How Indoor & Outdoor Pools Affect Divers
In the course of a competitive diving career, divers will experience meets at a variety of pools. Each pool is slightly different from each other: Some are shallower, some have multiple diving boards to choose from, and some have platforms. However, the one variable that every diver needs to know how to adjust to is the difference between diving in an indoor pool versus an outdoor pool.
You might say, a pool is a pool, right? Well, this isn’t always the case in the sport of diving. The differences between indoor and outdoor pools are subtle, but the distinctions can interfere with a diver not accustomed to them. There are three common ways that indoor pools differ from their outside counterparts, and these differences directly influence a diver’s performance.
1. Weather Elements
The main distinction between indoor and outdoor pools should be obvious: The weather. At an outdoor pool, the weather will be a factor. If it is a hot day, the sun will drain you. If it is a cold day, the chill will tighten your muscles. Most indoor pools, on the other hand, are temperature regulated.
If you are used to training in an indoor pool that stays a comfy 75 degrees Fahrenheit, the abrupt change in temperature will affect your diving. Here are three distinct weather differences that you should prepare for:
- Wind: Strong winds can affect your balance on the board and your rotation off of it. In addition, winds can be just plain annoying. Hot winds can cause allergies to flare up, and cold winds can be difficult to handle when wet.
- Rain: Diving meets don’t stop simply because it is raining. Unless there is lightening, competition will continue. If you have not practiced in the rain before, be aware of: Disrupted vision, puddles on the end of the board or platform, and the effect rain droplets have on the surface of the water.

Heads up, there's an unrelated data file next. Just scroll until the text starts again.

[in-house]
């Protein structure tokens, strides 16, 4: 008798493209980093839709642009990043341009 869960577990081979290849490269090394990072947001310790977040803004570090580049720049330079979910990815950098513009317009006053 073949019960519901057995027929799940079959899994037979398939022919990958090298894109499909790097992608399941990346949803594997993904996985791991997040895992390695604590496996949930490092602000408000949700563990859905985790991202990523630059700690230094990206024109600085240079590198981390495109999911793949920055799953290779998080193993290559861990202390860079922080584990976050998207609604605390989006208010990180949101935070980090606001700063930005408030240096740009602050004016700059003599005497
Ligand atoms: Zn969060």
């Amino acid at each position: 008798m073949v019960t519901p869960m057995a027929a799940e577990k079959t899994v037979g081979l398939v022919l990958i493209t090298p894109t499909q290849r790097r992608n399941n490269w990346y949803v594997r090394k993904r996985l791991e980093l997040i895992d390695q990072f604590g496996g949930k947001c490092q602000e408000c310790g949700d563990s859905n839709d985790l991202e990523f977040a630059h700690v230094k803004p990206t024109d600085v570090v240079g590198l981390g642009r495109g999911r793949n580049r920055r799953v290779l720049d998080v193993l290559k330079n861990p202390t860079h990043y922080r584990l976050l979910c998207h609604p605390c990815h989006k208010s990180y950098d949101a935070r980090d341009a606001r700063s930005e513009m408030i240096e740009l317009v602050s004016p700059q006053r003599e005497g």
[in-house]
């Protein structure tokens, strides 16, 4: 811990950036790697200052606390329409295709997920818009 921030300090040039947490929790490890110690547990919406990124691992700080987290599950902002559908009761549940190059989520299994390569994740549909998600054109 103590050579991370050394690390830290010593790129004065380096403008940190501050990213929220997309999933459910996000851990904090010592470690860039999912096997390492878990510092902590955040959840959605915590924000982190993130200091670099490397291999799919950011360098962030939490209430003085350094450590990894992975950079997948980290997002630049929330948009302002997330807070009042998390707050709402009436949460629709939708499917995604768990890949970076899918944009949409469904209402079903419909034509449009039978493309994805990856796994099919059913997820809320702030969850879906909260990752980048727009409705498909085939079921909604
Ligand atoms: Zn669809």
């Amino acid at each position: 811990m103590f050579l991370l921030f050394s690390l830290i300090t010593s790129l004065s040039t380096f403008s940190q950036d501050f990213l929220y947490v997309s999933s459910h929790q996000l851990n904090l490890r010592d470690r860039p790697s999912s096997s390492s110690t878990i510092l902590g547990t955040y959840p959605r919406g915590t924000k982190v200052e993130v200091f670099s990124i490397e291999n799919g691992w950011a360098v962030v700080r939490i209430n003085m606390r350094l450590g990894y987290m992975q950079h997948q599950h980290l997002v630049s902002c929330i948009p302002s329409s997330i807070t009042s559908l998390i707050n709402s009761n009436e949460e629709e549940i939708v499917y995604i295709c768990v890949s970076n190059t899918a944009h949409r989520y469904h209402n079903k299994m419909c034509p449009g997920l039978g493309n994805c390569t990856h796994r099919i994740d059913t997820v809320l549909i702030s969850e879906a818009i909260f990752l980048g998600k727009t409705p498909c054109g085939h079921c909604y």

- Temperature: Adjusting to temperature affects your diving. From cold frigid muscles to sunburned skin; temperature variations will influence your performance. It is important to be prepared for these differences.
2. Pool Atmosphere
The general atmosphere is different from pool-to-pool. This is true of all pools. Some pools will have speakers and music playing in the background, whereas others will be located in a tranquil and quiet setting. However, when it comes to diving in an indoor versus outdoor pool, these differences are magnified. Here are three areas where this comes into play:
Hot Tip: Come Prepared
If you know you’ll be traveling to an outdoor pool for a diving meet, make sure you pack extra towels, warm-ups, blankets, and sunscreen. If you are prepared for the elements, your diving meet will be more comfortable, and likely more successful as well.
Outdoor pools have a variety of surroundings that indoor pools do not. For example, on the 10-meter platform at an outdoor pool, you may be as high — if not higher — than surrounding trees. The ceilings of indoor pools can often make it feel like you’re less than 33 feet in the air. But when you’re as high as the surrounding trees, you may feel a little more intimidated on platform.